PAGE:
It is to be noted that the present invention enables the preparation of infrared detectors which are well suited for a number of applications. The present invention is particularly advantageous over existing detectors, even those which employ conductive polymer films (see, e.g., U.S. Pat. No. 6,080,987), because the sensor of the present invention does not require or need an additional thermally sensitive element to “detect” the temperature change in the sensor which results upon absorption of infrared radiation;
that is, unlike existing technologies, which simply “read” the dielectric response of common inorganic materials (e.g., BST), the present invention employed a unique sensor which exhibits a dielectric response that is directly read. More specifically, in the present invention, IR radiation strikes or impacts the amorphous layer of the sensor, which then exhibits a property change (i.e., first a temperature change, and then a resistivity change as a result thereof) that is directly read or detected (by means of passing an electrical current through the sensor). In contrast, known devices which employ an IR absorbing polymer film still utilize a common metal or carbon-metal alloy sensor (i.e., an inorganic sensor), which detects a temperature change in the film and then in turn exhibits a resistivity change that is measured by means of passing an electrical current through the inorganic sensor.
The process of the present invention is further illustrated by the following Examples. These Examples are designed to teach those of ordinary skill in the art how to practice the present invention. Accordingly, they are not to be interpreted in a limiting sense.
To illustrate that ion beam implantation, in conjunction with and the deposition of a target dopant layer on a polymer layer surface, can be used to form a conductive “ion beam mixed” layer, two samples were prepared. More specifically, for a first sample a copper layer (about 230 angstroms thick) was vacuum evaporated onto the surface of a self-standing PTFE polymer film (about 1 mm thick), while for a second a tellurium layer (about 175 angstroms thick) was vacuum evaporated onto the surface of a self-standing PEEK polymer film (about 100 microns thick). No substrates were used for these samples. After the copper and tellurium layers were deposited on the respective PTFE and PEEK polymer films, both samples were implanted using about 50 keV and 150 microamps to a dose of about 1×1016 nitrogen ions/cm2. These conditions were sufficient to result in the formation of an amorphous layer in the sensor of a thickness of about 700 to 2000 angstroms, the peak copper or tellurium concentration (about 55 atomic percent and 35 atomic percent, respectively) being at a depth of about 350 angstroms. A second portion of the initial polymer film (i.e., a layer below the doped, amorphous layer) was ion implanted (i.e., nitrogen-containing, but substantially-free of copper or tellurium), with the remaining portion (i.e., a third layer) being substantially-free of both the implantation species (i.e., nitrogen) and copper or tellurium.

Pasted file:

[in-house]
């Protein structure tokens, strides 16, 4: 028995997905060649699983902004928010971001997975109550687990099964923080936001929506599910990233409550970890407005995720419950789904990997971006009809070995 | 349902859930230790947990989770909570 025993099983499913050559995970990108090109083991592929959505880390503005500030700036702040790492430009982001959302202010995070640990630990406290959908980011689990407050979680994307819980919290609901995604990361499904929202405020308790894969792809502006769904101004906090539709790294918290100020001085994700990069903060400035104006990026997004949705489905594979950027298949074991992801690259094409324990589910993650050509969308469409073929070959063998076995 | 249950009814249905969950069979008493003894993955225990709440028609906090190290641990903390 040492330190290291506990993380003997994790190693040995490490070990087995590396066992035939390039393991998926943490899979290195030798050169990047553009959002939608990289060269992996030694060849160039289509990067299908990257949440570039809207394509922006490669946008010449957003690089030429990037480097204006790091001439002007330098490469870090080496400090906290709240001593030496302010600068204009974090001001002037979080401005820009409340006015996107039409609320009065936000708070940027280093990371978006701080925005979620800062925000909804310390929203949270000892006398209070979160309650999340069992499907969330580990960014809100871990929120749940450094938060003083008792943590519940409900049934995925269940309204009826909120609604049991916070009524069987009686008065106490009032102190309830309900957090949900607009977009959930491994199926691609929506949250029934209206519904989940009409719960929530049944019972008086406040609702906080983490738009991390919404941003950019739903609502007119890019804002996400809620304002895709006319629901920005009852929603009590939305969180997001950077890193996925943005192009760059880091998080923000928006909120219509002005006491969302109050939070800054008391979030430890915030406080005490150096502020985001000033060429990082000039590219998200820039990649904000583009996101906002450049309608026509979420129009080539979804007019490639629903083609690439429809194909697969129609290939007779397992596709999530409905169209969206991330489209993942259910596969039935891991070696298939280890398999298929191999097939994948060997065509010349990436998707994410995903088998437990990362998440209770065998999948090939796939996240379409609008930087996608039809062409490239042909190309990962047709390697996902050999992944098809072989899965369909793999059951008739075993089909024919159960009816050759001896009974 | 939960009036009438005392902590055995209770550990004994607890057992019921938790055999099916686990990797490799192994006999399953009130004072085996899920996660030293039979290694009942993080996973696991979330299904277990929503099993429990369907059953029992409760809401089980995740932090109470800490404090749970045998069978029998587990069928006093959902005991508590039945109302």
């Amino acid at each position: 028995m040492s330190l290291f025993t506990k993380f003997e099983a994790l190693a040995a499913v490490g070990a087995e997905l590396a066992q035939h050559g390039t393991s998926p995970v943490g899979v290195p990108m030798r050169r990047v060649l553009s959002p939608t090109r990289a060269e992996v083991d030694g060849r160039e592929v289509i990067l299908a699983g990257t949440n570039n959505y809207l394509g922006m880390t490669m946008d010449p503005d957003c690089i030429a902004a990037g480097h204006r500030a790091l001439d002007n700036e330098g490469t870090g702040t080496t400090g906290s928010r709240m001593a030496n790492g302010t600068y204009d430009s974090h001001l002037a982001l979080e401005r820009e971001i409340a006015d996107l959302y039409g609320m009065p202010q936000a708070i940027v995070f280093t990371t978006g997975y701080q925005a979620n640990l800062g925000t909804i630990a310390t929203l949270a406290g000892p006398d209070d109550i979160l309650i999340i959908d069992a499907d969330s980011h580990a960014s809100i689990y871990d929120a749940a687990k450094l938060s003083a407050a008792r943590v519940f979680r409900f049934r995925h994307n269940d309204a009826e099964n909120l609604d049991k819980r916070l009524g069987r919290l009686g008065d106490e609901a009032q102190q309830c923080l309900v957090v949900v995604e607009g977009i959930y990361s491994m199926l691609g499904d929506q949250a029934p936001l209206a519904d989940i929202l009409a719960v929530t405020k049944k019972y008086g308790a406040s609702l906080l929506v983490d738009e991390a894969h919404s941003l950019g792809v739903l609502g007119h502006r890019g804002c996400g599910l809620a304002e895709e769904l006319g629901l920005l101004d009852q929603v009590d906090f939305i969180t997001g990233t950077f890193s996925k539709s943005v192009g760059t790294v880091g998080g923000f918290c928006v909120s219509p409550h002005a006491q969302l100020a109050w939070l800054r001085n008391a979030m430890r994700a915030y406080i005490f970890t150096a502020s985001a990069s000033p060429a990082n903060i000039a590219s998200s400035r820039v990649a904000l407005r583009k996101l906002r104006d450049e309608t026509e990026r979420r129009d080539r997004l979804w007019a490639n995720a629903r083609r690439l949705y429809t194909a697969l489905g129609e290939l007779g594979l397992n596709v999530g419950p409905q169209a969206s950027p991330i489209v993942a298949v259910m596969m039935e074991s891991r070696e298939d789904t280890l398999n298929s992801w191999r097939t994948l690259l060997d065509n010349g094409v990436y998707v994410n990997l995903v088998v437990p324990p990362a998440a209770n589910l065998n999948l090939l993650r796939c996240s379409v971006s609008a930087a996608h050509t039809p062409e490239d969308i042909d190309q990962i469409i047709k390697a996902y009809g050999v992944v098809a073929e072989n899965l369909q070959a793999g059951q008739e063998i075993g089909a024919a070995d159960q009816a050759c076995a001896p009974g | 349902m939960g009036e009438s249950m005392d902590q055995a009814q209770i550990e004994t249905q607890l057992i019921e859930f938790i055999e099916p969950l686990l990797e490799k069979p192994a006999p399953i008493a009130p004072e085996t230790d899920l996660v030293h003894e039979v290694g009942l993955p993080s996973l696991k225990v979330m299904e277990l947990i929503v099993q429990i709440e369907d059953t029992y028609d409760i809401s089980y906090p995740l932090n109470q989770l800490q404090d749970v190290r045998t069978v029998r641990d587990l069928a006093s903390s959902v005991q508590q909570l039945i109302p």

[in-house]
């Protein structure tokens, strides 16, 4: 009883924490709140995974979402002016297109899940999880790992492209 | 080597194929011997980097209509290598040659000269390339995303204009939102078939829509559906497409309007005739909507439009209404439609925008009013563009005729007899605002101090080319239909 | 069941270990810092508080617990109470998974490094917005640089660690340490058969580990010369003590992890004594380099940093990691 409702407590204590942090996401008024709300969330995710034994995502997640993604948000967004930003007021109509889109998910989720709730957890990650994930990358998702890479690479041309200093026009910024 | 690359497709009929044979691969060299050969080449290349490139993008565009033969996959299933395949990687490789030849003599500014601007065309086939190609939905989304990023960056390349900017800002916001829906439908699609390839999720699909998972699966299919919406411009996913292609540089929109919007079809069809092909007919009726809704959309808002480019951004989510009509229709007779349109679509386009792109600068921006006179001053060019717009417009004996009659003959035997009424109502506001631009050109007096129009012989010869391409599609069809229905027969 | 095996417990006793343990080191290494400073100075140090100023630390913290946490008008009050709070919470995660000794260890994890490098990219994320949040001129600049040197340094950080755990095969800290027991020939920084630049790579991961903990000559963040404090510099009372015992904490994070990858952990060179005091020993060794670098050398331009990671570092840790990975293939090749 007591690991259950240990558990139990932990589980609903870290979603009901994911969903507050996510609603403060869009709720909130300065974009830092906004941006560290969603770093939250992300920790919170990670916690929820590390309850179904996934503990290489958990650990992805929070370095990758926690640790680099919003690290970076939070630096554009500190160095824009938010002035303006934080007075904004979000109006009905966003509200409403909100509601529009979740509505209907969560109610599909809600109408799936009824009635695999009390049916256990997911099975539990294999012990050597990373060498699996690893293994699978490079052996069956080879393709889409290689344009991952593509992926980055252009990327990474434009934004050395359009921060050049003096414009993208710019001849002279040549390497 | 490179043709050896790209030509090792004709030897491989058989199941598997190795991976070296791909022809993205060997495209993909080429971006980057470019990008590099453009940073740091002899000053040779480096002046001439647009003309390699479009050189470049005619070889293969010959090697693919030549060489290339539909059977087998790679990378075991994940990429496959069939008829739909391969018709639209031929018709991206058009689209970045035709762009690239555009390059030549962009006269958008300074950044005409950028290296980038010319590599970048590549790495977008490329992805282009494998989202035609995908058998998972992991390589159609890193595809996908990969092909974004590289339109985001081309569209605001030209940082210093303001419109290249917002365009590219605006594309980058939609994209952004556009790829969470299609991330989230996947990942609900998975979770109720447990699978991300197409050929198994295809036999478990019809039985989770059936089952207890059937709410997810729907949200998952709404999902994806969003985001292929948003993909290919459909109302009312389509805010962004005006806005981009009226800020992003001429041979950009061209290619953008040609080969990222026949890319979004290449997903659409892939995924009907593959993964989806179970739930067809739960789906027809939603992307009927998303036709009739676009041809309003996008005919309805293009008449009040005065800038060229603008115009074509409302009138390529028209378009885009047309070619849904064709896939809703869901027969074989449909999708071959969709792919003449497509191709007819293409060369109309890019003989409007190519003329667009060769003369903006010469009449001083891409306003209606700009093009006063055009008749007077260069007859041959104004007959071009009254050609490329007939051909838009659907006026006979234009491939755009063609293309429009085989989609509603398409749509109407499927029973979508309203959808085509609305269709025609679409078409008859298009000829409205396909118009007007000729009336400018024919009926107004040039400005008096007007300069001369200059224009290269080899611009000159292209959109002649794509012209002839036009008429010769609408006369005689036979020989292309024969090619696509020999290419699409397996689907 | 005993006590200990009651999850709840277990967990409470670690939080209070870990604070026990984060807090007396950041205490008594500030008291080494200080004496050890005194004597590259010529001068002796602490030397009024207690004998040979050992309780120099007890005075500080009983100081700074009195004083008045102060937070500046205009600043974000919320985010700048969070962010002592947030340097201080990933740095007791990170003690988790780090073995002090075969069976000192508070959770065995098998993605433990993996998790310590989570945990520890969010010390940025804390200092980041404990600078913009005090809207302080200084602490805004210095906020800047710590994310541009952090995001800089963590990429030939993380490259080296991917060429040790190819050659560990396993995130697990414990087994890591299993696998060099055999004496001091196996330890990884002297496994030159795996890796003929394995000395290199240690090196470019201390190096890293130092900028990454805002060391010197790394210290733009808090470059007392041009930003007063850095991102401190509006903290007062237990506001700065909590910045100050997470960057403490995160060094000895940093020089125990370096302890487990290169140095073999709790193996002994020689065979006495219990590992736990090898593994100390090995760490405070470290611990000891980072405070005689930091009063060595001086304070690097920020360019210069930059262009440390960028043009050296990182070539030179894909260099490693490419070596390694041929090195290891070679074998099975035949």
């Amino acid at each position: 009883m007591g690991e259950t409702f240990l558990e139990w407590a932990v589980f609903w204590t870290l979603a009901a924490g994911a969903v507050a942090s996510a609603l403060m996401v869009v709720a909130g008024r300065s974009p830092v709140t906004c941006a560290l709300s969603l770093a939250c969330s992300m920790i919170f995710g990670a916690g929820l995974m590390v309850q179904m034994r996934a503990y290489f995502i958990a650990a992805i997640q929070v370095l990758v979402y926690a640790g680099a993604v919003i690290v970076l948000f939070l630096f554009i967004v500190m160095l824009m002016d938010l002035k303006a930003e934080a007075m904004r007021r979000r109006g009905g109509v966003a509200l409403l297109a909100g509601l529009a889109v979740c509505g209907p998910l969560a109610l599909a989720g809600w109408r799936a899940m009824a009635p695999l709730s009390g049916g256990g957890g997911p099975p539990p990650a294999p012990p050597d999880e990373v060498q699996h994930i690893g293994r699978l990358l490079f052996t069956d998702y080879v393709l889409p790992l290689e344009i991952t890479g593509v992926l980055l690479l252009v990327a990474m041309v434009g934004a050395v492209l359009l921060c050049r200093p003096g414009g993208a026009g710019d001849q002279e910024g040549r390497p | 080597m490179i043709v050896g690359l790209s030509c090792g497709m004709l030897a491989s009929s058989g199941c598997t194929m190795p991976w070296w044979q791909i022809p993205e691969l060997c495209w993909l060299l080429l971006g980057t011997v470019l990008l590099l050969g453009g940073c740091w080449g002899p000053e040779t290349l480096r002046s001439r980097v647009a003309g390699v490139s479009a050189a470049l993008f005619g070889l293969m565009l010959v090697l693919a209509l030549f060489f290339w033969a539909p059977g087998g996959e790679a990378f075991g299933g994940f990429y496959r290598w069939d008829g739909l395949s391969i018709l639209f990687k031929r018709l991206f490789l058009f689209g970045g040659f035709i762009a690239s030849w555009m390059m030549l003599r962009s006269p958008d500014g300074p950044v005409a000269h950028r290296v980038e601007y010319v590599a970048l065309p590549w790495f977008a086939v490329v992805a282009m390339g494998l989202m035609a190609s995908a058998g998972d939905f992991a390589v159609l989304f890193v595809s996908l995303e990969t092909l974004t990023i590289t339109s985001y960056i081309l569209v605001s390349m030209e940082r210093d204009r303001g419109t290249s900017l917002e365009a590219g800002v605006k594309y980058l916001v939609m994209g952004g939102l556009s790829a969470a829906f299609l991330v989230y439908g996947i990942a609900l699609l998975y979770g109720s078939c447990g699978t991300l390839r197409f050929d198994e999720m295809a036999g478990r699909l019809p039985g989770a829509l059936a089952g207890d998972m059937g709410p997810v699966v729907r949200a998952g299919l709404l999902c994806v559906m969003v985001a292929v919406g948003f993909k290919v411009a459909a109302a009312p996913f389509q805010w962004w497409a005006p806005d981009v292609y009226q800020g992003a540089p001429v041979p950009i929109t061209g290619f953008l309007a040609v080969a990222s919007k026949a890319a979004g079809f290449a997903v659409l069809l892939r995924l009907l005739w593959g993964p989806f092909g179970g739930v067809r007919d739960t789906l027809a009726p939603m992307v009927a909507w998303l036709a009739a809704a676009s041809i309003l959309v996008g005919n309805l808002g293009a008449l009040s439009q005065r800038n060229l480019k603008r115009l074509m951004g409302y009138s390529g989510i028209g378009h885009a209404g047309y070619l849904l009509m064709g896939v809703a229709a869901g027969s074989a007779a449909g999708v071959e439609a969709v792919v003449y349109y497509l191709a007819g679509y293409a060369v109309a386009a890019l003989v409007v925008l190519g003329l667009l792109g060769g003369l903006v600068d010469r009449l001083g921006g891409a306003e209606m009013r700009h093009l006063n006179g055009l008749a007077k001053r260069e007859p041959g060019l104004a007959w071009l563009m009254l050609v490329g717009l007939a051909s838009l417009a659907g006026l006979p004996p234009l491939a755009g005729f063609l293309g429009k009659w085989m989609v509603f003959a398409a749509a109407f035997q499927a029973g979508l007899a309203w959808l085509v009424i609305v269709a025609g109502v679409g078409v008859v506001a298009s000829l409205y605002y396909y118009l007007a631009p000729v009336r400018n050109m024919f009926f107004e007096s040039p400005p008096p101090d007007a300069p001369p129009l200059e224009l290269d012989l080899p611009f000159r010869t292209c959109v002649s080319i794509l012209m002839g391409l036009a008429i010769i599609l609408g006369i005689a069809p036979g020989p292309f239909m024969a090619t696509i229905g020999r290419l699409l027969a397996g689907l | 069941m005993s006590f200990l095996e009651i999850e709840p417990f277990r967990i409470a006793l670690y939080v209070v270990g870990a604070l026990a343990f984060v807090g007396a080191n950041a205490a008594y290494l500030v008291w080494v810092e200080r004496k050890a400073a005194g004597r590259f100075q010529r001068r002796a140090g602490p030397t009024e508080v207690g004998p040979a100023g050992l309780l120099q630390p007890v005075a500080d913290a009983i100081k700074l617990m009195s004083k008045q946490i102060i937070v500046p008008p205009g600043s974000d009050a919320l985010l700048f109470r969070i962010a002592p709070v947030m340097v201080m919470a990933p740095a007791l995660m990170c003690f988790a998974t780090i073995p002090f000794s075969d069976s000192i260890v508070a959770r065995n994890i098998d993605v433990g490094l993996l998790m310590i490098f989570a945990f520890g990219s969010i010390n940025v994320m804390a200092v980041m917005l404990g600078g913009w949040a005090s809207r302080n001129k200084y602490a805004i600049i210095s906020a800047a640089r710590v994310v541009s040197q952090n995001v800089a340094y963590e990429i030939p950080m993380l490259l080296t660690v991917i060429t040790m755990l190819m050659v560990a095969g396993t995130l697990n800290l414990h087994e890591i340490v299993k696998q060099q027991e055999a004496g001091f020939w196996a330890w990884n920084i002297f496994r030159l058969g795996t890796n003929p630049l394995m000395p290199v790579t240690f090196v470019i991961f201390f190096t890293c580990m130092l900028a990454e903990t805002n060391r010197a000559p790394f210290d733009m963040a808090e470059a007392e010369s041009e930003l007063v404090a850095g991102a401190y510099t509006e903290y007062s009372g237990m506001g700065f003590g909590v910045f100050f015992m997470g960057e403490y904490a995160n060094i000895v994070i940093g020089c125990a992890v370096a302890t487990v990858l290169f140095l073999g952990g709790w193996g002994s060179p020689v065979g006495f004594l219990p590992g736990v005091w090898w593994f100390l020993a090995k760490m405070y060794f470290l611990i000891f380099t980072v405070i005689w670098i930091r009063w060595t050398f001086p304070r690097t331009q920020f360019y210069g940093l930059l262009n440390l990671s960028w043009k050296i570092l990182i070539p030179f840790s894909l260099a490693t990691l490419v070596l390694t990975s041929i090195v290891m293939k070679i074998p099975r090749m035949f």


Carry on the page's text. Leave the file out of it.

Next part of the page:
Following the implantation process, electrical contacts were vacuum evaporated onto the surface of the sensor. More specifically, 100 angstroms of chromium, followed by 1000 angstroms of gold, were vacuum evaporated onto the amorphous layer of the sensor. The resistance of the resulting sensors was measured and found to be about 160 Mohms/square (Cu/PTFE-derived) and about 228 Mohms/square (Te/PEEK-derived), while the temperature coefficient of resistivity (TCR) was found to be about 1.7%/K (Cu/PTFE-derived) and 3.9%/K (Te/PEEK-derived).
The same process as described above was repeated here, except that a PSA polymer film (about 3000 angstroms thick) was first deposited on the surface of a silicon oxide substrate wafer. A chromium layer (about 230 angstroms thick) was then vacuum evaporated on the polymer layer surface. Following formation of the electrical contacts, as described above, the resistance of the sensor was measured and found to be about 55 Mohms/square, while the TCR was found to be about 3.5%/K.
In view of the above, it will be seen that the several objects of the invention are achieved. As various changes could be made in the above material and processes without departing from the scope of the invention, it is intended that all matter contained in the above description be interpreted as illustrative and not in a limiting sense.
|Cited Patent||Filing date||Publication date||Applicant||Title|
|US3693011||Feb 2, 1971||Sep 19, 1972||Hughes Aircraft Co||Ion implanted bolometer|
|US4371861||Dec 11, 1980||Feb 1, 1983||Honeywell Inc.||Ni-fe thin-film temperature sensor|
|US5260225||Nov 9, 1992||Nov 9, 1993||Honeywell Inc.||Integrated infrared sensitive bolometers|